Date Ideas

Attention All Beer Lovers: The Week in Date Movies

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Picking a “date movie” isn’t as easy as scrolling through listings and finding something that suits your fancy. Don’t forget the “date” half. When the credits roll and conversation picks back up, the film is still front and center. Here’s how this weekend’s movies will twist your night, for better or worse:

The World’s End

The World's End Date Night Movie

What It Is: The folks behind Shaun of the Dead and Hot Fuzz target the dangers of nostalgia in their latest comedy, the ultimate bar crawl-gone-wrong. Like the perfect pint of beer, The World’s End has hints of ’70s sci-fi and British sitcoms, while the full flavor is pure funny.

How It Shapes the Date: Like Shaun and Hot Fuzz, The World’s End has a wicked sense of humor. Maybe too wicked for those unaccustomed to the antics of stars Simon Pegg and Nick Frost. World’s End is about friends pounding back beers in a 12-pub marathon, it’s about a Body Snatchers-esque alien invasion, and it’s about a burnout (Pegg) pining for his past and confronting his destructive qualities. Heavy material — not the traditional mile-a-minute joke fest that makes for a softball evening. Pair World’s End gastropub-style with an outing to your local beer garden, especially if your date likes his/her comedy bitter.

Make It: A fourth date for Americans, a first date if either of you from the UK.

Drinking Buddies


What It Is: More beer! Olivia Wilde and Jake Johnson play two brewery coworkers teetering on the edge of a romance. Problem is, Johnson’s character is all but engaged to his girlfriend (Anna Kendrick). The relationship woes get even messier when Wilde’s boyfriend takes an interest in Kendrick.

How It Shapes the Date: From director Joe Swanberg, a founding father of mumblecore and the reason we have people like Lena Dunham and Greta Gerwig in our lives, Drinking Buddies is a romantic comedy that prioritizes honestly over happy endings. Physical and intellectual attraction can screw up a perfect friendship. We’ve all been there — making the emotional hurdle ripe for unflinching depiction. That’s a tough subject to enjoy with someone you’re wooing. Drinking Buddies comments on relationships past and future while being squarely in the present. A lovely film, but do you want to be questioning personal connections when you’re out with someone you’re learning to invest in?

Make It: Despite the drinking camaraderie, this may be a relationship ender. Either for solo viewing or your last date.

Short Term 12

Short Term 12 Brie Larson and Keith Stanfield

What It Is: In the microcosm of a Texas foster-care facility, Grace (Brie Larson) juggles her responsibilities as a supervisor with her own self-defeating tendencies. This hushed, little drama knocked out audiences at this year’s SXSW and lives up to the hype.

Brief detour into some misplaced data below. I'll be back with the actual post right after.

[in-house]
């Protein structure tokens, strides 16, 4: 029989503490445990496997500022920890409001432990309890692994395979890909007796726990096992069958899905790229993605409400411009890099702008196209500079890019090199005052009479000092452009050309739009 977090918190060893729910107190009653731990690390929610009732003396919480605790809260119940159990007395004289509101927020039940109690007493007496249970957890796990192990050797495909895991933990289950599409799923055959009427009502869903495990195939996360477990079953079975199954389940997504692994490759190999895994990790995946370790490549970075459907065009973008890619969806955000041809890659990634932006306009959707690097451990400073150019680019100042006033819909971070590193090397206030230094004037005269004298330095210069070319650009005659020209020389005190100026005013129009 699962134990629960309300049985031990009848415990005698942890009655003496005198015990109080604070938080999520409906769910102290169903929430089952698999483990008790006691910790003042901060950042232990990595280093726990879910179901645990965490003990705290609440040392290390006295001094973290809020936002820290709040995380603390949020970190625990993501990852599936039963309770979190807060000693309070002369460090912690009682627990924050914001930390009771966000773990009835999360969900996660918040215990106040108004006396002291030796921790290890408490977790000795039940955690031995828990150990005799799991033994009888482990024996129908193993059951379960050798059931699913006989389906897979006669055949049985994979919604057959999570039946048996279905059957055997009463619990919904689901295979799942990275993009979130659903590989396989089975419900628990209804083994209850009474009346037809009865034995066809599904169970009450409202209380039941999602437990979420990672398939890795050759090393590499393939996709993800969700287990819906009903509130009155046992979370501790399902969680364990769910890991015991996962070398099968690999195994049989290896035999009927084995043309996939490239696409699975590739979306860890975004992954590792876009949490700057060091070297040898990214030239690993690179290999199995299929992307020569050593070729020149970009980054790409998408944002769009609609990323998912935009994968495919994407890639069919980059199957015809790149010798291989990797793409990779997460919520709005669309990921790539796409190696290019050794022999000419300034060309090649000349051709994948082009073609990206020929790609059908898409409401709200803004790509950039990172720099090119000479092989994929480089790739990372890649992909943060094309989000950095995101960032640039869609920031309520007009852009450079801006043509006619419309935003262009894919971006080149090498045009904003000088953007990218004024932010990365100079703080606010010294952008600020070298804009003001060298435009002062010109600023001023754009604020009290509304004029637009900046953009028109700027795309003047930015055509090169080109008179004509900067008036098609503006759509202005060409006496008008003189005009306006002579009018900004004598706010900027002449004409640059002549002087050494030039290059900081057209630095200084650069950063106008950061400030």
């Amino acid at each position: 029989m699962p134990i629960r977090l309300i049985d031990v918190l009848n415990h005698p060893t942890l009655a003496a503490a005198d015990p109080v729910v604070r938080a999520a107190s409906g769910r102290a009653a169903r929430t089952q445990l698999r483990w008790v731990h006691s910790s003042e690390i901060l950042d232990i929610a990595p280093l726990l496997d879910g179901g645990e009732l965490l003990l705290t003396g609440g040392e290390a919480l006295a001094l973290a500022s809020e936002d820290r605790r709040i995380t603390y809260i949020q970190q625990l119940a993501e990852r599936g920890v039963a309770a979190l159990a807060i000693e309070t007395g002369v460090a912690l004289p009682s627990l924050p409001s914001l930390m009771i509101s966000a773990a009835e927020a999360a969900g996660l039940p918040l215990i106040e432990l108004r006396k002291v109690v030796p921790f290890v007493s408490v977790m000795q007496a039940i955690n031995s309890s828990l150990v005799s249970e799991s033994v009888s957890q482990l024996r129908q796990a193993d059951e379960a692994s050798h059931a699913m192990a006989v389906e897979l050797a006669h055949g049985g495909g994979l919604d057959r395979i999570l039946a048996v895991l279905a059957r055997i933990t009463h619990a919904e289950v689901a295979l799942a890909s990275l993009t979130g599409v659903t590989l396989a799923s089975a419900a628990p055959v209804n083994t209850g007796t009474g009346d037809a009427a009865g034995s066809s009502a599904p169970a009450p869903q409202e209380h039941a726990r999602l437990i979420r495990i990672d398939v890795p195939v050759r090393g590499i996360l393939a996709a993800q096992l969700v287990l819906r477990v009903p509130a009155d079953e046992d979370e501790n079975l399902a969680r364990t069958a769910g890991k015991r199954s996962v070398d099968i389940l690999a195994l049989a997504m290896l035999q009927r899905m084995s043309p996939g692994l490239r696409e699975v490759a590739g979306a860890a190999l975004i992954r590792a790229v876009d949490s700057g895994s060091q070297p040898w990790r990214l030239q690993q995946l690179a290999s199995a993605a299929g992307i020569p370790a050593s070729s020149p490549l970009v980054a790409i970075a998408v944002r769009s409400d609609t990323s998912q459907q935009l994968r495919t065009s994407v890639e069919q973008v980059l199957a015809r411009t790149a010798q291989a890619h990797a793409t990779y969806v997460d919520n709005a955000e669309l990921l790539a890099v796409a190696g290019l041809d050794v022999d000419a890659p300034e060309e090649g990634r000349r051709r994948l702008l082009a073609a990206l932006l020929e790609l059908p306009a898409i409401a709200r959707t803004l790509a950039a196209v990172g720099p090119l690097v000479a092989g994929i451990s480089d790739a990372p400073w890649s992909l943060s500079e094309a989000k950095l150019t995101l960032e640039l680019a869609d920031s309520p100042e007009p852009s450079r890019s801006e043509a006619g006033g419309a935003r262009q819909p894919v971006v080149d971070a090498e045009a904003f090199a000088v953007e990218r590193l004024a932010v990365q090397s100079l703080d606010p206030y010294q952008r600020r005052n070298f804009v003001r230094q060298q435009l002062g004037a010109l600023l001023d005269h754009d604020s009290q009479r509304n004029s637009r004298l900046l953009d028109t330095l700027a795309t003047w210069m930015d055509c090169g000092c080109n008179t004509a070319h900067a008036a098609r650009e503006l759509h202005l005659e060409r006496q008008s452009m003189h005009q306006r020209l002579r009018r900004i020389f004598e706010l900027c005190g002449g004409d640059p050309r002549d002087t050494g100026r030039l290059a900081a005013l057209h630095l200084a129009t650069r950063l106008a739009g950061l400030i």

How It Shapes the Date: All the feelings up in this movie. Short Term 12 sends Larson through the emotional wringer, having her deal with suicidal teens, her own unexpected pregnancy, and a boyfriend (John Gallagher Jr.) ready to take things to the next level. But there isn’t a source of devious behavior. Grace, her boyfriend, and all the kids in her facility are sweet people tortured by the mysterious motives of the brain. Short Term 12 is a hopeful tearjerker that suggests anyone can get through life, and love it along the way, if they hold tight to the loving people around them. There are hours of warm and fuzzy cuddling in store for two people who catch this one.

Make It: A fifth date, that moment when you’ve peeled back enough layers to reveal a boy/girlfriend’s flaws.

You’re Next

Youre-Next Date Night Movie

What It Is: A home invasion horror that swaps cheap thrills and picture perfect coeds for a neurotic family dynamic and artful violence. When was the last time a “scary” movie delivered genuine scares?yeah

How It Shapes the Date: You’re Next is a joyous midnight movie experience. In a rare twist, this self-aware slasher flick will turn a night at the movies into an active experience. Yes, it takes a certain type of stomach — there’s enough brutality and blood-spilled that theaters might consider a splash zone — but You’re Next has a wry sense of humor and characters you can’t help but cheer for. Hooting, hollering, and clutching the person next to you as tightly as possible is all encouraged by the on screen mayhem.

Make It: Second date. No one will want to go home alone after You’re Next.

Matt Patches is a writer and reporter living in New York City. His work has been featured on New York Magazine’s Vulture,,, MTV, and he is the host of the pop culture podcast Operation Kino. He continues to love Groundhog Day.

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